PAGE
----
Esteban is sick of his boring life. He's a taxidermist whose wife has just left him and his only real friend annoys the crap out of him. To make matters worse he goes on a hunting trip to get away from it all and accidentally kills someone. There are two things about Esteban that are unique: he's epileptic and he has a photographic memory. The hunter he killed was standing next to a shack in the woods. Esteban checked the shack and discovered the victim was deep in the planning phase of an armored truck heist. And so we find Esteban at a turning point. Does he do the normal thing and run to the police about the accidental death? Or does he keep it a secret, use his photographic memory and do something, finally, exciting in his life and attempt to pull off the heist himself. Well, there wouldn't be much of a movie if he picked the former and he does not. This 2005 Argentinian drama by director Fabian Bielinsky was only his second feature but it is very well executed. The pacing is great and his choice of shot sequences is really fantastic. In fact, the visuals look like those orchestrated by a master directer. They really are fantastic. The story is engaging as well and the performances seemed very natural, even the secondary characters that only momentarily appear, some of whom aren't even named. The only complaint I have is that the reliance on violence seemed to confuse the message. I understand, and like, the idea of a story about a guy who wants to do something daring to break up the monotony of his pretty sad life, but I find it hard to sympathize with someone who causes unnecessary death in furtherance of his personal identity crisis. Take the tipping point for example. Why did Bielinsky find it necessary for him to kill the guy. Couldn't he have just stumbled upon the shack? He has a photographic memory, he really only needed to read all the plans. Hell, it may have even made the scene more tense, since there would be the chance that the guy could walk in at any moment. Other innocent people die in the furtherance of the plan too. If they were necessary I would buy it, but the point of the film, for me, was that this guy was trying to get a little excitement and grow some balls. People just don't have to die for you to do that and tell a good story. This was the only thing that detracted from the story for me. Outside of this, everything about this movie is interesting, fresh and engaging.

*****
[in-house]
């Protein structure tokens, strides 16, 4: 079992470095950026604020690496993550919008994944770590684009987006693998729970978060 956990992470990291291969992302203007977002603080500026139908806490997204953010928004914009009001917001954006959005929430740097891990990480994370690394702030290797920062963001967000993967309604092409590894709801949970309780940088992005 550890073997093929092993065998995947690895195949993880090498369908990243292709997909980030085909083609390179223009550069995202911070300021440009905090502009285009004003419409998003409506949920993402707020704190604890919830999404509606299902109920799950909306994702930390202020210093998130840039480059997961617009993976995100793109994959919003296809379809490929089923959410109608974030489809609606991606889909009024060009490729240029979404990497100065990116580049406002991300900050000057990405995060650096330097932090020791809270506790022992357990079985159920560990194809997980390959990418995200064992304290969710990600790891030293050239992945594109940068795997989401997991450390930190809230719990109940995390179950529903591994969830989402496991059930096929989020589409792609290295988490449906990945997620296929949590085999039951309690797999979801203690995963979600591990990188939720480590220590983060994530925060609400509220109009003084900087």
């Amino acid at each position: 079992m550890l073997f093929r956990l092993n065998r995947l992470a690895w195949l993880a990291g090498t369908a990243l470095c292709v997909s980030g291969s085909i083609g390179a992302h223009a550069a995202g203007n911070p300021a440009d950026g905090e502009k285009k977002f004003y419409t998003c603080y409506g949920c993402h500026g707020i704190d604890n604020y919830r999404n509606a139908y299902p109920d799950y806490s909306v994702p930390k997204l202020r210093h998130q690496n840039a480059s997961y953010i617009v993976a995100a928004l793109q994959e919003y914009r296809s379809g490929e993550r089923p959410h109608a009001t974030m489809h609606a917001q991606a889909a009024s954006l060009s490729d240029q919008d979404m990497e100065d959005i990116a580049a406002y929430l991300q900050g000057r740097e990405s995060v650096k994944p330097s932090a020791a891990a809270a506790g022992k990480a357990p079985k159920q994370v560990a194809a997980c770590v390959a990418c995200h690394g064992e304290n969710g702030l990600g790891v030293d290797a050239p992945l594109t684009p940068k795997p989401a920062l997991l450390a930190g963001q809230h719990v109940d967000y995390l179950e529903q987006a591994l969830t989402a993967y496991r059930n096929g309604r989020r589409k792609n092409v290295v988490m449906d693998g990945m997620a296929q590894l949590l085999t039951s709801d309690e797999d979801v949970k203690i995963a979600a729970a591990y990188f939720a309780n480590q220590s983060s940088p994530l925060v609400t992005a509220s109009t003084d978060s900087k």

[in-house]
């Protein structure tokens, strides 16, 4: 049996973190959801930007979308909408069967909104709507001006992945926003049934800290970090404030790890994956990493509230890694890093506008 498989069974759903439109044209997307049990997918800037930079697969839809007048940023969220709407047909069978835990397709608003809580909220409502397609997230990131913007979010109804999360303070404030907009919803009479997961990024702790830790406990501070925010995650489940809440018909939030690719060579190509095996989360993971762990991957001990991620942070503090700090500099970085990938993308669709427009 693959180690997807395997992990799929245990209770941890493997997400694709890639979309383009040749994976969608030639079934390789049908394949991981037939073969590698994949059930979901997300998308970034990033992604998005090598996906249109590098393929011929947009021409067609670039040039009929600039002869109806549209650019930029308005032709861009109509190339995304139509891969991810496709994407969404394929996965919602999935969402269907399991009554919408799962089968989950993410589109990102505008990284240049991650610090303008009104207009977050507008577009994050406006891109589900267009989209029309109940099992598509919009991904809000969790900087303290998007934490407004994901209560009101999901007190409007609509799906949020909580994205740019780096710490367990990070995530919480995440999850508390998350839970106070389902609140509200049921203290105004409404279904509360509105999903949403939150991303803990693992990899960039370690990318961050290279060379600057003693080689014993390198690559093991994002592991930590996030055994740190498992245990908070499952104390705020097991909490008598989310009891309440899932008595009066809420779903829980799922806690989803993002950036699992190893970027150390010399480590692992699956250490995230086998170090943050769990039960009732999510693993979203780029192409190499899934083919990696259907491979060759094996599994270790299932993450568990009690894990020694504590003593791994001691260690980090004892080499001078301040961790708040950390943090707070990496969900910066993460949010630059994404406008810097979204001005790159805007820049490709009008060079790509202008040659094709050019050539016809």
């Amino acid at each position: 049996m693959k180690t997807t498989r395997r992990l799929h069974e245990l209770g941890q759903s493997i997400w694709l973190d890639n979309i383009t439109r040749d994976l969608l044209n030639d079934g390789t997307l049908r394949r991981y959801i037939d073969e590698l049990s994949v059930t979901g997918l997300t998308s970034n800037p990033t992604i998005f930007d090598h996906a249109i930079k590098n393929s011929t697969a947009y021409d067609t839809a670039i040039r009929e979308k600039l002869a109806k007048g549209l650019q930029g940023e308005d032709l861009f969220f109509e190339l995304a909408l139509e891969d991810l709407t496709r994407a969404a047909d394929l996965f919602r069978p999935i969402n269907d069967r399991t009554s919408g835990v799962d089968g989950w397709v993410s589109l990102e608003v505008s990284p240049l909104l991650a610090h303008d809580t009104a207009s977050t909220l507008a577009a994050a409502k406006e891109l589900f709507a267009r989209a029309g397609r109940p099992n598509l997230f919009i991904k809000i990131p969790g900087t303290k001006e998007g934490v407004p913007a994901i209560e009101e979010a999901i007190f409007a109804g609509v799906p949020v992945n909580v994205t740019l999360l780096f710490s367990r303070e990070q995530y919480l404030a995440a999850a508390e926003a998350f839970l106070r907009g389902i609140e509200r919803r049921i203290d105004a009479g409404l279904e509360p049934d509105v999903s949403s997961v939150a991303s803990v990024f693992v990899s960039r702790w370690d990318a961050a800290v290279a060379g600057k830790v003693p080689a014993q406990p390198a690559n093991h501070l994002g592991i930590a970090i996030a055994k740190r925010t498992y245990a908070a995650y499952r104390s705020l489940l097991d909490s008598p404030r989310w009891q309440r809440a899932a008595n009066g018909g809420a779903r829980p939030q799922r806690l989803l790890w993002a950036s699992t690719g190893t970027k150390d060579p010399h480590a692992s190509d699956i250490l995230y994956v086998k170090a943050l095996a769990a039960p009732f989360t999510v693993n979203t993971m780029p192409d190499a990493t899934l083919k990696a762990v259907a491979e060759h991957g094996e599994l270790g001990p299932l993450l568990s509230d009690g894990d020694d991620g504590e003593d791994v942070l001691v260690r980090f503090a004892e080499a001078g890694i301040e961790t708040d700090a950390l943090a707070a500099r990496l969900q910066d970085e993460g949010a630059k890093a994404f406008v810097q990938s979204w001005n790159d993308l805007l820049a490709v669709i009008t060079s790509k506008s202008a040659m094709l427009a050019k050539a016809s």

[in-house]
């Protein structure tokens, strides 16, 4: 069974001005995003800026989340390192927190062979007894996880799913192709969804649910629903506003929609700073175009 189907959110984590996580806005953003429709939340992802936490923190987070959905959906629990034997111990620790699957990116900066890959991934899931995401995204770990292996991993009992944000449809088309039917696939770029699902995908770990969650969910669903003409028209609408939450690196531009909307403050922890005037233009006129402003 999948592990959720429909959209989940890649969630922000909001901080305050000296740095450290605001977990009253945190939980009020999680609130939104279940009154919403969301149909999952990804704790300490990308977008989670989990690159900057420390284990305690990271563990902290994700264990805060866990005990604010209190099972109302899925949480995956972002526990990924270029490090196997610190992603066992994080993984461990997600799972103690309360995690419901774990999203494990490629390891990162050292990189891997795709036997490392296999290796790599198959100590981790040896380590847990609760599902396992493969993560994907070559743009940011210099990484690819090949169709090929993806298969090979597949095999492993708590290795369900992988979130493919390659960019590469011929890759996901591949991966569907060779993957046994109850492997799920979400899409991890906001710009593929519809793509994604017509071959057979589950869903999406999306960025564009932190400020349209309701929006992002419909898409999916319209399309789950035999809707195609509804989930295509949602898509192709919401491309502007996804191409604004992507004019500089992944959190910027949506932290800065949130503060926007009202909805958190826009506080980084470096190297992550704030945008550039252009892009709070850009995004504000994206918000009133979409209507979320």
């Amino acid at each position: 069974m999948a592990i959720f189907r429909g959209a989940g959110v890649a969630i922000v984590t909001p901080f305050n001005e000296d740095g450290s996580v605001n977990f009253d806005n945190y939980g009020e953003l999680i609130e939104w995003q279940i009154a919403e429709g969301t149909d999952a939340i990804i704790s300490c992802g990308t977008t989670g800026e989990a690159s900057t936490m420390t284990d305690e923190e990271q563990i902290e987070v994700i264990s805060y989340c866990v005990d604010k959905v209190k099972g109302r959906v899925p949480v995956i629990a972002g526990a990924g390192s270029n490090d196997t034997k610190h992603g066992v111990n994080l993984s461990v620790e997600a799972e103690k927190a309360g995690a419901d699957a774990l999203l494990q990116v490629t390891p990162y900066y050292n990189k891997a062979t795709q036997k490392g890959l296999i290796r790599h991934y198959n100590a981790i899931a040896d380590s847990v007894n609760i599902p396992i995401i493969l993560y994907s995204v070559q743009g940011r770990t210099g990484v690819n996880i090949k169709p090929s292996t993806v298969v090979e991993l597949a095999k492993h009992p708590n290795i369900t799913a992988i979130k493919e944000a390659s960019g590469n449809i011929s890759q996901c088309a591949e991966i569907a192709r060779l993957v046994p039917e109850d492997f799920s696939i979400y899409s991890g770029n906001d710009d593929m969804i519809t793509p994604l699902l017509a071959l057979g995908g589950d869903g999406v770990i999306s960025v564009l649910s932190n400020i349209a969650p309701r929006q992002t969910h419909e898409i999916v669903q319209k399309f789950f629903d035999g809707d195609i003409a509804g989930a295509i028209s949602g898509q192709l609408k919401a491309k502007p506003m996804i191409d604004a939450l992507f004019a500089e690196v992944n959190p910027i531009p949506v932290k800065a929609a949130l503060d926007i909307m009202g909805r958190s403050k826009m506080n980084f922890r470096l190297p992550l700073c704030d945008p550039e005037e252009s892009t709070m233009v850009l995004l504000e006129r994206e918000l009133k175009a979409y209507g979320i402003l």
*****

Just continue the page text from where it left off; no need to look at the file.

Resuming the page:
Worth Watching

Saturday, June 6, 2009

He's Just Not That Into You

Yeah, I saw it and may I take this opportunity to aid you in avoiding doing the same. This 2009 flick by Ken Kwapis proves once again that the guy should stick to television. I don't know what it is, when he does movies they're sappy, borderline sexist drivel like Sisterhood of the Traveling Pants, but when he does TV it's usually great stuff, having directing episodes of The Office, Malcolm in the Middle, Freaks and Geeks, ER, and on and on. I wonder if some kinds of formats just simply work better for certain types of artists. Well, either way, he definitely swung and missed on this one. This movie profiles numerous males and females who are trying to figure out the complicated labyrinth of dating and marriage. The problem is that it seems that all of these 30-somethings are either jerks or idiots. In fact, it seems the message of this movie itself is that the vast majority of guys are secretly assholes and the vast majority of women in America are really just gullible, petty, stupid girls. I for one found this message offensive. What 30ish woman sits by the phone for days on end pacing around wondering if a guy she went on one, very short dinner date with will call? I hope this type of woman is the exception, but the movie makes her out to be the rule. All the women seem obsessed with finding a man and the movie makes this seem like what all women should be obsessed with and the ultimate goal in life for you ladies is finally getting married. It's junk if you ask me. Not only that, but the women are all totally clueless, as though they are just these sweet, naiive things that walk around hoping some guy will fall in love with them and ask them to marry them that day. There's literally a scene in the movie where one woman is explaining to the others that it's actually ok for the girl to call the guy. Duh. And the women in that scene are all successful individuals. Their depiction of gay males is also nothing more than a string of stereotypes and shallow characters. I'm not kidding, all of the gay men act like Carter from Queer Eye for the Straight Guy and the few that are named are named Mary. Seriously, is this 1960? This movie is sexist crap and I recommend you rent something else if you're on the fence about seeing this one. Unless, of course, you're a boy obsessed 12-year-old trapped in a 33-year-old's body and want a movie to come along that you can really can relate to.